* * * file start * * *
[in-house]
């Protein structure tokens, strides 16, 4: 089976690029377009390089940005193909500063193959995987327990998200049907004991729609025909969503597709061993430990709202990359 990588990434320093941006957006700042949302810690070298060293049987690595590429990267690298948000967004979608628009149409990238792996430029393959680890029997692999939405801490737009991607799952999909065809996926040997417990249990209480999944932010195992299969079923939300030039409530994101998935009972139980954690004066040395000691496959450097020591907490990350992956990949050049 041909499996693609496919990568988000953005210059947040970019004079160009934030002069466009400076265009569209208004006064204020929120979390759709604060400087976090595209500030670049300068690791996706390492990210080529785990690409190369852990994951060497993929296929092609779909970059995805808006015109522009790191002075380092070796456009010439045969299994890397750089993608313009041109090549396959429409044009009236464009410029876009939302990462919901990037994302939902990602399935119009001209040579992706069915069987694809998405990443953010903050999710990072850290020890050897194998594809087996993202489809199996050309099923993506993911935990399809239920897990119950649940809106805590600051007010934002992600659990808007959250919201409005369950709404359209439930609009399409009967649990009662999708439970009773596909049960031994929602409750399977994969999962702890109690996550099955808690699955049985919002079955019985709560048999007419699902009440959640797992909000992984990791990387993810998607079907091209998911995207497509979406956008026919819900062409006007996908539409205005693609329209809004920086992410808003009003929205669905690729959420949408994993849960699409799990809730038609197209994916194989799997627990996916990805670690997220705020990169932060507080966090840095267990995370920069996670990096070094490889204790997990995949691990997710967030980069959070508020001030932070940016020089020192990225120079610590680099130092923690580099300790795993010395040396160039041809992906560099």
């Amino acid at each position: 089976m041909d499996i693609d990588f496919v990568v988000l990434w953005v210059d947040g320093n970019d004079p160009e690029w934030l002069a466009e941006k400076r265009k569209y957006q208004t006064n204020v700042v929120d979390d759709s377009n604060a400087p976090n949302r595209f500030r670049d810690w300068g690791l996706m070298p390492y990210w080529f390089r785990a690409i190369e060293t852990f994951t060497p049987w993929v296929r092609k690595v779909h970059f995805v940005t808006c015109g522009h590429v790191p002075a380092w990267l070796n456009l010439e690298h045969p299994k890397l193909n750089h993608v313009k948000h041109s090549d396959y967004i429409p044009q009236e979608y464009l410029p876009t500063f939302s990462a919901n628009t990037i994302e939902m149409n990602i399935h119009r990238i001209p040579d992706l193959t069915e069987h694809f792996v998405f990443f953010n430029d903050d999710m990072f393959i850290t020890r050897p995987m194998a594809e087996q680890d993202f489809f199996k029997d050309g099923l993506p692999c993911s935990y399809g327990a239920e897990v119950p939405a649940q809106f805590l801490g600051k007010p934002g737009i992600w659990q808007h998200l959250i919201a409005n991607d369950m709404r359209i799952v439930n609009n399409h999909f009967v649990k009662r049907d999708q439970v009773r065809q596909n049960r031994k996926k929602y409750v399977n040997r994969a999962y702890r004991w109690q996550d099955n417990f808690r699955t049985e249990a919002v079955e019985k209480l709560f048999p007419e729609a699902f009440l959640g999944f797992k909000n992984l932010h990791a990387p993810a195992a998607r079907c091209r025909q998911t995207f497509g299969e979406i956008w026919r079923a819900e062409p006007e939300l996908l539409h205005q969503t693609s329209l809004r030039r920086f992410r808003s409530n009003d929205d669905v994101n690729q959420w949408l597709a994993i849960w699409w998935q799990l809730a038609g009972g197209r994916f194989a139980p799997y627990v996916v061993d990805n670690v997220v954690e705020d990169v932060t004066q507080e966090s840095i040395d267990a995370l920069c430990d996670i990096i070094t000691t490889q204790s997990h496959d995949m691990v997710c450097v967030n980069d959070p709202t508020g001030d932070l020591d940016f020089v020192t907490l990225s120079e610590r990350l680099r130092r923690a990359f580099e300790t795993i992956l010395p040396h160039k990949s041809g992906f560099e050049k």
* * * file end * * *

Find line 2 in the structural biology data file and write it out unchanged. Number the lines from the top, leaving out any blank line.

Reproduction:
């Protein structure tokens, strides 16, 4: 089976690029377009390089940005193909500063193959995987327990998200049907004991729609025909969503597709061993430990709202990359 990588990434320093941006957006700042949302810690070298060293049987690595590429990267690298948000967004979608628009149409990238792996430029393959680890029997692999939405801490737009991607799952999909065809996926040997417990249990209480999944932010195992299969079923939300030039409530994101998935009972139980954690004066040395000691496959450097020591907490990350992956990949050049 041909499996693609496919990568988000953005210059947040970019004079160009934030002069466009400076265009569209208004006064204020929120979390759709604060400087976090595209500030670049300068690791996706390492990210080529785990690409190369852990994951060497993929296929092609779909970059995805808006015109522009790191002075380092070796456009010439045969299994890397750089993608313009041109090549396959429409044009009236464009410029876009939302990462919901990037994302939902990602399935119009001209040579992706069915069987694809998405990443953010903050999710990072850290020890050897194998594809087996993202489809199996050309099923993506993911935990399809239920897990119950649940809106805590600051007010934002992600659990808007959250919201409005369950709404359209439930609009399409009967649990009662999708439970009773596909049960031994929602409750399977994969999962702890109690996550099955808690699955049985919002079955019985709560048999007419699902009440959640797992909000992984990791990387993810998607079907091209998911995207497509979406956008026919819900062409006007996908539409205005693609329209809004920086992410808003009003929205669905690729959420949408994993849960699409799990809730038609197209994916194989799997627990996916990805670690997220705020990169932060507080966090840095267990995370920069996670990096070094490889204790997990995949691990997710967030980069959070508020001030932070940016020089020192990225120079610590680099130092923690580099300790795993010395040396160039041809992906560099």